Perhaps it was meant as one more chip away, in a sequence of a hundred little chips, at the legitimacy of the press and the media?

Think about it. People aren’t talking about the content of Trump’s tax returns right now – I mean, there was nothing in the two pages Maddow released that made him look bad at all. What people are talking about right now is how Maddow drummed up this frenzy over nothing. It makes her, and MSNBC, and to some extent the entire media, look like rabid dogs frothing over anything they can possibly spin to make Trump look bad. I am not blaming Maddow for covering this (aside from her tweet that hinted that they had more than they did), as a journalist she has an ethical duty to cover this story. But this plays perfectly into the idea that Steve Bannon, Sean Spicer, Donald Trump, and his entire camp have been pushing – that the media cannot be trusted.

Even I read news now with a doubtful eye. It is always in the back of my mind that the media wants to spin anything it can into something negative about Trump, so I have to second guess any news that comes out. I know how to fact check, but a lot of people don’t. A lot of people don’t even realize fact checking is important, or even a thing. And those are the people that this attack on the legitimacy of the media is meant to confuse.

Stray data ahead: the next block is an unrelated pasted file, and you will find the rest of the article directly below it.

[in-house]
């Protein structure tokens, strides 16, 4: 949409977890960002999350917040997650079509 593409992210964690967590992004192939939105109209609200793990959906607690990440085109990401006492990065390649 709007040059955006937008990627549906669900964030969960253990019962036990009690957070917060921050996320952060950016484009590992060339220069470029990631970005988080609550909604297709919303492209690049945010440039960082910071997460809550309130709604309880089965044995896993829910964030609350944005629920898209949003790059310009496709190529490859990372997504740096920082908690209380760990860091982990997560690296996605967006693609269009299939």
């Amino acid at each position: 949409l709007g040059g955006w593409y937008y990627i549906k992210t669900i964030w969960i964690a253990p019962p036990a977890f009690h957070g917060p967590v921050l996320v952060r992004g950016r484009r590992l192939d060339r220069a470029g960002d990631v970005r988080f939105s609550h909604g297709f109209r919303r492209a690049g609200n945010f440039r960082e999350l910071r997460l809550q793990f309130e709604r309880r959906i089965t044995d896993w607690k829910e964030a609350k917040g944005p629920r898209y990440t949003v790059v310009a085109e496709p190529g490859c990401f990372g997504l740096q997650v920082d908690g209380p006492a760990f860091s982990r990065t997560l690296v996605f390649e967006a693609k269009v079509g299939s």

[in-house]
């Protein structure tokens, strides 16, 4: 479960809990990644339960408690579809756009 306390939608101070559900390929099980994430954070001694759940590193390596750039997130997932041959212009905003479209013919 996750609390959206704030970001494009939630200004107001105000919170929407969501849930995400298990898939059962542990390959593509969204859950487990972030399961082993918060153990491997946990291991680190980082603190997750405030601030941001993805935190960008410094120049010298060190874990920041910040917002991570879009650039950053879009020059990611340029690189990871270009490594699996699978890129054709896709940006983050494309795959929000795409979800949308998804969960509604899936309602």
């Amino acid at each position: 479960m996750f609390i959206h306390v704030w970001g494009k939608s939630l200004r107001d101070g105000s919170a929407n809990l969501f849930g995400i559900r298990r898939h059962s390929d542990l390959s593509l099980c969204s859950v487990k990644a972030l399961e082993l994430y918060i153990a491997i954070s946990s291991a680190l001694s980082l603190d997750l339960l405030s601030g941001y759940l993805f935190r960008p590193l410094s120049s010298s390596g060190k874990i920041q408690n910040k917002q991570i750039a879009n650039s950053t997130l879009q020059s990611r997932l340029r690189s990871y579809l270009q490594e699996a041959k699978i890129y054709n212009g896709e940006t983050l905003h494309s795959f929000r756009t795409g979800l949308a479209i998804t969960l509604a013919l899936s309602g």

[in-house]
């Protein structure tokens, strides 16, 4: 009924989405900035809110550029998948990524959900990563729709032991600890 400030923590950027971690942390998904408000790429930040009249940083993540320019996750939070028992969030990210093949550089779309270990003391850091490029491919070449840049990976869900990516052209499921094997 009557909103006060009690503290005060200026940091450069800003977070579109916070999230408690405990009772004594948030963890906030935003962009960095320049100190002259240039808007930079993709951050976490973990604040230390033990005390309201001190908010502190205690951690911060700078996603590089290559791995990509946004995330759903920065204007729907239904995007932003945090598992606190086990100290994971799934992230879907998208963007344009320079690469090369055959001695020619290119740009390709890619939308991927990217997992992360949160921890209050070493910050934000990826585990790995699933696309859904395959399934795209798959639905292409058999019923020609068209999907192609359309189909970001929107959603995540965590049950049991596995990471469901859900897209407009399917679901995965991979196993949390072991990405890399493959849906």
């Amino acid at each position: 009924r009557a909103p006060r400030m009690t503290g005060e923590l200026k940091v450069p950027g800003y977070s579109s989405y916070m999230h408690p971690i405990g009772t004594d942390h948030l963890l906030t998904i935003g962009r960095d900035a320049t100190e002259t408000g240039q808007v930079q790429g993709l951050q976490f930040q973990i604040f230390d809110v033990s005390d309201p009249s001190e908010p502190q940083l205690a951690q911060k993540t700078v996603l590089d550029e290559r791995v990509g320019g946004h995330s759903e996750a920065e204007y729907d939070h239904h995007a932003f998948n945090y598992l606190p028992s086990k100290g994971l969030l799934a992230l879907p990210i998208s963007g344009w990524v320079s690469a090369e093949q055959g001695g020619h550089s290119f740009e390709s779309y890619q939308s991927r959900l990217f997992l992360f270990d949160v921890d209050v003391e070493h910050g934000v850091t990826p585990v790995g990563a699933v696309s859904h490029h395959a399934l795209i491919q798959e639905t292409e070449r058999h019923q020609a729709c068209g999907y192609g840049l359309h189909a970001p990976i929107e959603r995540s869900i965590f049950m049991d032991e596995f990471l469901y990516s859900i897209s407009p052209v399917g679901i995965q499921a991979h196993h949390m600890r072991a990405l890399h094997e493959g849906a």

Doing damage to the legitimacy of the press serves the purpose of making all the negative news surrounding Trump sound like hysterical weather coverage – a lot of panic and hysteria drummed up over a minor storm that ends up being nothing, because that’s what sells. It causes people to “turn off” to all of the negative news, thus making it less politically risky to implement an extreme agenda.